Supreme Court Justice Ginsburg: Roe v. Wade Went Too Far on Abortion
by Steven Ertelt
October 29, 2008
Washington, DC (LifeNews.com) — In an amazing admission, pro-abortion Supreme Court Justice Ruth Bader Ginsburg says the Roe v. Wade case that allowed virtually unlimited abortions throughout pregnancy went too far. She admitted that the sweeping decision made it an easy target for critics.
In the conversation with Princeton University Provost Christopher Eisgruber, Ginsburg also mentioned her favorite part of the Constitution as the due process section of the 14th Amendment — an irony given her pro-abortion stance.
The conversation between the high court judge and Eisgruber came last week, according to Town Topics, a weekly newspaper devoted to all things Princeton.
At the Richardson Auditorium, Ginsburg said the decision in Roe to topple the pro-life laws in states across the nation "wasnt a big surprise" — though she admitted she was surprised at how far the Court had gone.
I think the Court bit off more than it could chew, she said, according to Town Topics, and explained that she thought the high court left little room for state legislatures to limit abortions.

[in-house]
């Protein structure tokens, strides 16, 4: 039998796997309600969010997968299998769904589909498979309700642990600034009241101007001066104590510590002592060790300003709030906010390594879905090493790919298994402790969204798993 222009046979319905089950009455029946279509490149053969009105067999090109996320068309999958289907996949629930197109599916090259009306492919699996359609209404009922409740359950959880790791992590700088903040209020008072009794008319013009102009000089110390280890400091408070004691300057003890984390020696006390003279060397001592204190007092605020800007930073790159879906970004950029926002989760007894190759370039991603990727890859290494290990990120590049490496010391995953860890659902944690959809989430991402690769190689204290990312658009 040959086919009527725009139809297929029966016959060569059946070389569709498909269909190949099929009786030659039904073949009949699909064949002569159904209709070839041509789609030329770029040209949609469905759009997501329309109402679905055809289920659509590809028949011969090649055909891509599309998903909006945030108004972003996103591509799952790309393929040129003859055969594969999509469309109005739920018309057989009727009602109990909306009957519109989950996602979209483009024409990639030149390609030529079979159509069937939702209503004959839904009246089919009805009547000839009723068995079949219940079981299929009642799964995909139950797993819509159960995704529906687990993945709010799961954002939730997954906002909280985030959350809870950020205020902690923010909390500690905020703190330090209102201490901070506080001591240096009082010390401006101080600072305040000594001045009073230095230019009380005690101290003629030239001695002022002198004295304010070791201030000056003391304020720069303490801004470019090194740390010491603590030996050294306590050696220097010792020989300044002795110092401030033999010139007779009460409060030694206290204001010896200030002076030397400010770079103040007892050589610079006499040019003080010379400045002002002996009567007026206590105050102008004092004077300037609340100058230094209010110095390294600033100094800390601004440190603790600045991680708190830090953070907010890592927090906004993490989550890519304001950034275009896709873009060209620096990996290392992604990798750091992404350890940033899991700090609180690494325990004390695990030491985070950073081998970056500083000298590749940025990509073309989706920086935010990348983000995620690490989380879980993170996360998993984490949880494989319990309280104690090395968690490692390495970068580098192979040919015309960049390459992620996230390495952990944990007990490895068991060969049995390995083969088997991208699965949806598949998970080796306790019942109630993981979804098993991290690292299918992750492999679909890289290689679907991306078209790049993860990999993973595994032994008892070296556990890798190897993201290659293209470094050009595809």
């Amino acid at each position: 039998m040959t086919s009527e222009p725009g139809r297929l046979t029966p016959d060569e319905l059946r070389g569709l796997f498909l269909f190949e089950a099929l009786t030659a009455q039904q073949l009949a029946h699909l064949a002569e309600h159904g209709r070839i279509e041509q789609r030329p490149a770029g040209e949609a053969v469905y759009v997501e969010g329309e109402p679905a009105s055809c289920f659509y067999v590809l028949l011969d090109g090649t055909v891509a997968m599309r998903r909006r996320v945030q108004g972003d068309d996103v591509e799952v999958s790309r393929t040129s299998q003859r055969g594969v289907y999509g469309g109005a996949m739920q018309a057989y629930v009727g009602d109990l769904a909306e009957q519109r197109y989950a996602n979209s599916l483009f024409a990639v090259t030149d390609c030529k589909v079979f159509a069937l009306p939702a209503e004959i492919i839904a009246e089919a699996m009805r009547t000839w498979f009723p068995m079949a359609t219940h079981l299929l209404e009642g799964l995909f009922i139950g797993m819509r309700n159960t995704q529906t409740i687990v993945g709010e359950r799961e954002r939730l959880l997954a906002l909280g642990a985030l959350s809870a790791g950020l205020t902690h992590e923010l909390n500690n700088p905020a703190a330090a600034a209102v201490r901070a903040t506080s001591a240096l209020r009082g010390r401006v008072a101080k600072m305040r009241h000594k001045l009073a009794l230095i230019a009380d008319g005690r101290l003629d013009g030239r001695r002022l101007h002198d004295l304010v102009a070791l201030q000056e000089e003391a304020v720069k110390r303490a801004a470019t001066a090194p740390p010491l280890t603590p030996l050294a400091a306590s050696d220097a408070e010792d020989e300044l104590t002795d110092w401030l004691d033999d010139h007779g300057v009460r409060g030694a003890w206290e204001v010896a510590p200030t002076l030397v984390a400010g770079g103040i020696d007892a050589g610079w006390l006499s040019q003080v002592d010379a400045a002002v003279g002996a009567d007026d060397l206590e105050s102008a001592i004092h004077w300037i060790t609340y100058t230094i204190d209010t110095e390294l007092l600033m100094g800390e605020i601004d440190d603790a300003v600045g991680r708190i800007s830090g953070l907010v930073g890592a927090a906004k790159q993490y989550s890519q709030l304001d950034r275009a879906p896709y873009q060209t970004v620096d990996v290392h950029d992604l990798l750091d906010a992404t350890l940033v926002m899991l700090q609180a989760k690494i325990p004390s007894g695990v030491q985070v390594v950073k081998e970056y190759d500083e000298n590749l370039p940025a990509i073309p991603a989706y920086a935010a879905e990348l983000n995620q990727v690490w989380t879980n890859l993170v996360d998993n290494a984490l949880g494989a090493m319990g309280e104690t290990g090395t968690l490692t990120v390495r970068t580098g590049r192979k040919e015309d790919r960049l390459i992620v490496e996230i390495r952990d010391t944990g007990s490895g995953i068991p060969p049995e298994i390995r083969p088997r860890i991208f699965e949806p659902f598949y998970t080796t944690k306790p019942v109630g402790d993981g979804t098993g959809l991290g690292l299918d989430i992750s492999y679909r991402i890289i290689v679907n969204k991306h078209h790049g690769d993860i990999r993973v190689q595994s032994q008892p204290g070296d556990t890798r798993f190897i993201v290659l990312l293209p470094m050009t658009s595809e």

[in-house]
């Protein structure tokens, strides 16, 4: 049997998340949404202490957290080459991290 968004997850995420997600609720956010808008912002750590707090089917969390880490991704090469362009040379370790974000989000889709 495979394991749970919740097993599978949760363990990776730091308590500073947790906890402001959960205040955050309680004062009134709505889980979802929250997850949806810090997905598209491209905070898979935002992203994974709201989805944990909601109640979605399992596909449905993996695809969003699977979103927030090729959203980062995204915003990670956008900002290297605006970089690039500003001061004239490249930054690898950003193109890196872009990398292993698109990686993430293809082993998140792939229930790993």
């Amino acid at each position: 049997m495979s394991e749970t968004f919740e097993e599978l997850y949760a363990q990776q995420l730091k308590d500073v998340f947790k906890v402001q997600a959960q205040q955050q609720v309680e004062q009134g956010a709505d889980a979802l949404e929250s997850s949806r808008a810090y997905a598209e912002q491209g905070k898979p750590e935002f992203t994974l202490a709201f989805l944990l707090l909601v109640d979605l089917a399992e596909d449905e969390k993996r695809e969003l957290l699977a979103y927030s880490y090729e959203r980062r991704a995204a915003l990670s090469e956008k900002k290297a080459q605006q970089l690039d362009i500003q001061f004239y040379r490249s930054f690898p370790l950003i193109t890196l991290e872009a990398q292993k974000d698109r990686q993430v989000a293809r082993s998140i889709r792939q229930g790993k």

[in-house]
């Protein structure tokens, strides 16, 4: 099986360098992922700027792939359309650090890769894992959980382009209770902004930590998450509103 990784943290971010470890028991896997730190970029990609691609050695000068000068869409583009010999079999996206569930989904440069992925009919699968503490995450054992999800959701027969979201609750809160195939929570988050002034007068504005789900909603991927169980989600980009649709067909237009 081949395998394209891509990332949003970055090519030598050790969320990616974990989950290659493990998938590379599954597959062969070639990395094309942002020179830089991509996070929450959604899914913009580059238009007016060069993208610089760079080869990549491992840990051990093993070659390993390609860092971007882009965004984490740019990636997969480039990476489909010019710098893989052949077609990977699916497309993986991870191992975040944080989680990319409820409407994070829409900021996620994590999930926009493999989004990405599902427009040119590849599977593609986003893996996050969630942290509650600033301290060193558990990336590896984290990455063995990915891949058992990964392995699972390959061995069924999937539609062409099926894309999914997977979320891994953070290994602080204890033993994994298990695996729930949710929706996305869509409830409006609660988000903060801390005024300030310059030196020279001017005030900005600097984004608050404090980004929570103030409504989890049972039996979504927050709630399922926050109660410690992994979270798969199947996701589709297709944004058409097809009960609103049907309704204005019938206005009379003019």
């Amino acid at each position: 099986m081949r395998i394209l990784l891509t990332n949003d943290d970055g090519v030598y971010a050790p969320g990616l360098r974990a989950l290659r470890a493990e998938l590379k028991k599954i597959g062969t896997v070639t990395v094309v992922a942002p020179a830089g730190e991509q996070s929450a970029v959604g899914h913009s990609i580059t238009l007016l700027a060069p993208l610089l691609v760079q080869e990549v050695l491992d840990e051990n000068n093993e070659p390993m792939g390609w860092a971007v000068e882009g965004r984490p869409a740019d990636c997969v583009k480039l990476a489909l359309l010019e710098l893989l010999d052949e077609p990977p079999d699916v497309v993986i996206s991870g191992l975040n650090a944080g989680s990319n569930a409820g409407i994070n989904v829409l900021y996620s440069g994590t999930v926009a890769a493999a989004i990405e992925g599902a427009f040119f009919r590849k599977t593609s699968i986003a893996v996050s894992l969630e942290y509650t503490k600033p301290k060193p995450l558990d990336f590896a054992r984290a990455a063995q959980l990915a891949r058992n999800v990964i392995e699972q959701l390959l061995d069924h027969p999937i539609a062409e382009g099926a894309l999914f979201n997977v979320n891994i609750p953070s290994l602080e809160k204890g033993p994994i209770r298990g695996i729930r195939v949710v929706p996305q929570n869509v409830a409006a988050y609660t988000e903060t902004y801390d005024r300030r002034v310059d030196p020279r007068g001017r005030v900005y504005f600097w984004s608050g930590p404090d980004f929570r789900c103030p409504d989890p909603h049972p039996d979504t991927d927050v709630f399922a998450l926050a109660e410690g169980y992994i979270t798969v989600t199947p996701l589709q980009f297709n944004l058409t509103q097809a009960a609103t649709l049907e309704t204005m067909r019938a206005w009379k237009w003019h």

"There would have been an opportunity for dialogue with state legislatures to reduce restrictions on access to abortion had the ruling been written differently.
Of course it has to be the womans choice, but the Court should not have done it all, she said. It is dangerous to go to the end of the road when all you see in front of you are a few yards.
Because of the expansive pro-abortion view set out in Roe — allowing virtually no limits on abortions and opening them up for any reason at any time during pregnancy — Ginsburg said the case has become an easy target and a "rallying point" for pro-life advocates.
Ironically, according to the paper, Ginsburg told the audience the 14th amendment was her favorite provision in the Constitution, especially the section that mentions how the government can’t deny anyone their right to life without due process. The pro-life movement has argued since Roe that the clause makes it clear there should be legal protection for unborn children.
During the discussion, Ginsburg also mentioned that she disagrees with her pro-life colleagues on the high court, who say that the Constitution should not be taken out of context to justify decisions like Roe.
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